What I feel this suggests, restricting my thinking solely to recorded music, is that some level of marketing and promotion is essential in order to draw even tiny amounts of attention to the least popular items in an online/"infinite" inventory. Recommendations of the type used by Amazon and iTunes will only work to a limited degree, whether directly user-generated or purely algoritmic. To over-simplify, even if iTunes only stocked two albums - Pet Sounds and The White Album - it's unlikely that, say, Revolution No 9 would be flagged up in an "if you like this, try..." way, because it isn't anything like any of the other tracks on offer. With over a million tracks, there are bound to be some that won't ever get recommended by a computer program; and if no actual user has heard a track, they're not going to recommend it to anyone else. So the tracks that haven't been purchased at all are unlikely to be purchased until someone takes a chance on them, which they won't do, usually, unless they maybe read a review of them, or hear/see them played somewhere, or have them drawn to their attention in some other way, such as via advertising. This suggests a continued need for some aspects of the "starmaking" machinery, which in turn means there's still going to be a need, if not for blockbusters, then at least for significant successes, to allow the people making them to have sufficient resources spare to help draw attention to their less popular/newer wares.

Cheers,

Angus

Salvador Laddaga

Dear Chirs,

I went to a conference that you made in Mexico City on October 08, I’ve been following your blog ever since, the reason i write it's that i want to ask for your help, there was this slide in your keynote where you explain how blogs and independent sites are more or equally important as a traffic source, it was the slide were you end up talking about Adam Fuhrer, could you share that info with me?

Thnx and keep on the good work.
Greetings from Mexico

Sanne Roemen

This is all still about music sales. That's ok but I think the long tail works a bit differently for niche music markets. It's not the songs or albums that sell better, but the bands themselves that reach a bigger audience. Wigh pays of in playing more live shows, in other than their own region where they sell their independently recorded music and merchandise and maybe get a decent fee or some of the revenue from ticket sales. I don't have hard data for this development either, just a gut feeling and a strong wish for someone to do some research into a broader spectrum of ways to 'sell'.

Vincenzo

Please take a look to this article! thank u

http://entertainment.timesonline.co.uk/tol/arts_and_entertainment/music/article5380304.ece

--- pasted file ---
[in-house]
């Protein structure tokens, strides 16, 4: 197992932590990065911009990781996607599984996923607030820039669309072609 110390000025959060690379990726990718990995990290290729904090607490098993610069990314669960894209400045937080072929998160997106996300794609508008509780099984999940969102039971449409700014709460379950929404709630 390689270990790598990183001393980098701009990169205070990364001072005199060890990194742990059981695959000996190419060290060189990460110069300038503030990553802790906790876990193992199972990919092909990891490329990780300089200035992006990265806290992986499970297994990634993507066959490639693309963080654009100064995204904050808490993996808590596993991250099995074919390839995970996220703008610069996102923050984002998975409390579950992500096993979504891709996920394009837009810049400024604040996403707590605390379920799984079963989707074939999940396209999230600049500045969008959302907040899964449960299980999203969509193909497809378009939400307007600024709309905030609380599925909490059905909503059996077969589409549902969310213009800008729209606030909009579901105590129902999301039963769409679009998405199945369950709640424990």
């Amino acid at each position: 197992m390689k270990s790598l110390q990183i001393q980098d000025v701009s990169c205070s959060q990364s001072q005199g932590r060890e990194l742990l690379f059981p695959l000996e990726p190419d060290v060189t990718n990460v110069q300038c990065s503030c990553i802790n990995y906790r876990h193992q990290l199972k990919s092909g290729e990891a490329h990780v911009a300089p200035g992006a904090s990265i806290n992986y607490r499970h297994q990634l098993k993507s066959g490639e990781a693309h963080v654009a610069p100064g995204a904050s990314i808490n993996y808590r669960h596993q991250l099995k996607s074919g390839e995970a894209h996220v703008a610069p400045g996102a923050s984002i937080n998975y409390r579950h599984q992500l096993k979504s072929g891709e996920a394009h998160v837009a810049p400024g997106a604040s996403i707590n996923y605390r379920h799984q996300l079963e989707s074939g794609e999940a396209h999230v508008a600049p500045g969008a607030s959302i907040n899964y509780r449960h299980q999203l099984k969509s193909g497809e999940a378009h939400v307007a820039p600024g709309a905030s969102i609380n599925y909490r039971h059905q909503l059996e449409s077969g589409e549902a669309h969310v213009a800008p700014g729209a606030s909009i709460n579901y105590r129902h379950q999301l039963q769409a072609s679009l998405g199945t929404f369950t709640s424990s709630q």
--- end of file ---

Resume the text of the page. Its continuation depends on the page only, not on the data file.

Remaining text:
Benoît FELTEN

I just wanted to comment on Genius acting as a filter (as defined in the Long Tail). It doesn't. Unless I'm totally mistaken as a Genius user, Genius uses iTunes Store data to build set lists based on the music you own, but it does not act as a recommendation engine for purchase.

This is one further argument to express that using the iTunes store as a basis to demonstrate anything about the Long Tail is absurd. If you combine the absence of filters, the price fixing and the fact that there no margin consideration in iTunes, it's an increadibly bad choice of dataset.

If this is indeed Page's dataset, the only thing his analysis demonstrates is that the Long Tail phenomenon does not apply automatically to any online marketplace regardless of how it's set up. And anyone who's read Chris' book would already know that...

Jesselli Couture

That's a great idea. Thanks for shairing this info.

Thanks,
Jesselli
Designer Handbags

Britton

I think the iTunes Soundflavor DJ add-on may represent a long tail.

Suzie 100

Everyone has a slightly different opinion on the long tail sites and what it entails.

يوتيوب

yus What I feel this suggests, restricting my thinking solely to recorded music, is that some level of marketing and promotion is essential in order to draw even tiny amounts

Simon

That's a good concept. Thanks for sharing this information.
Thanks,
Simon
Free Book Reviews

adaptateurs secteur

This post gives me the perfect scenario of the Long Tail.. In above figure the Long Tail is going to down & down.. Thank you so much for sharing this & also for update my knowledge for the long tail especially, i really appreciate this post..

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Tidbits

The Long Tail by Chris Anderson

Notes and sources for the book

FREE was available in all digital forms--ebook, web book, and audiobook--for free shortly after the hardcover was published on July 7th. The ebook and web book were free for a limited time and limited to certain geographic regions as determined by each national publisher; the unabridged MP3 audiobook (get zip file here) will remain free forever, available in all regions.

Order the hardcover now!